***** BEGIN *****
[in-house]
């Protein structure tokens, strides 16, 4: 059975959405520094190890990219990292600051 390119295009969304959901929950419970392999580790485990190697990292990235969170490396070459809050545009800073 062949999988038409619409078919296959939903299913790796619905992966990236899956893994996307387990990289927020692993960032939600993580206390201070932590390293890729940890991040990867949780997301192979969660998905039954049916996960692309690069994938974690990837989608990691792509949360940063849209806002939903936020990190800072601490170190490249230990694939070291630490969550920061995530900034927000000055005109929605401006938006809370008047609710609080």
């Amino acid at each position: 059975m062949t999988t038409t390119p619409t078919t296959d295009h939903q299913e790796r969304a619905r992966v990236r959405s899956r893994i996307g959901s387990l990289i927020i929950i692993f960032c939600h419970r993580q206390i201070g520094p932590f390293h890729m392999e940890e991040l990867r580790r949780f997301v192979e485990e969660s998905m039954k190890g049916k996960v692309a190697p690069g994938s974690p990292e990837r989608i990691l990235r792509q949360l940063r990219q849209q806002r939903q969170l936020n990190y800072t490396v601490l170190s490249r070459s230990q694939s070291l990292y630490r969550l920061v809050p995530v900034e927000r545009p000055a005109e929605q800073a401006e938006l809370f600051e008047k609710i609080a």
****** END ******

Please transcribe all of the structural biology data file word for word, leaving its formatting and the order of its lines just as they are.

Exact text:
[in-house]
């Protein structure tokens, strides 16, 4: 059975959405520094190890990219990292600051 390119295009969304959901929950419970392999580790485990190697990292990235969170490396070459809050545009800073 062949999988038409619409078919296959939903299913790796619905992966990236899956893994996307387990990289927020692993960032939600993580206390201070932590390293890729940890991040990867949780997301192979969660998905039954049916996960692309690069994938974690990837989608990691792509949360940063849209806002939903936020990190800072601490170190490249230990694939070291630490969550920061995530900034927000000055005109929605401006938006809370008047609710609080």
């Amino acid at each position: 059975m062949t999988t038409t390119p619409t078919t296959d295009h939903q299913e790796r969304a619905r992966v990236r959405s899956r893994i996307g959901s387990l990289i927020i929950i692993f960032c939600h419970r993580q206390i201070g520094p932590f390293h890729m392999e940890e991040l990867r580790r949780f997301v192979e485990e969660s998905m039954k190890g049916k996960v692309a190697p690069g994938s974690p990292e990837r989608i990691l990235r792509q949360l940063r990219q849209q806002r939903q969170l936020n990190y800072t490396v601490l170190s490249r070459s230990q694939s070291l990292y630490r969550l920061v809050p995530v900034e927000r545009p000055a005109e929605q800073a401006e938006l809370f600051e008047k609710i609080a």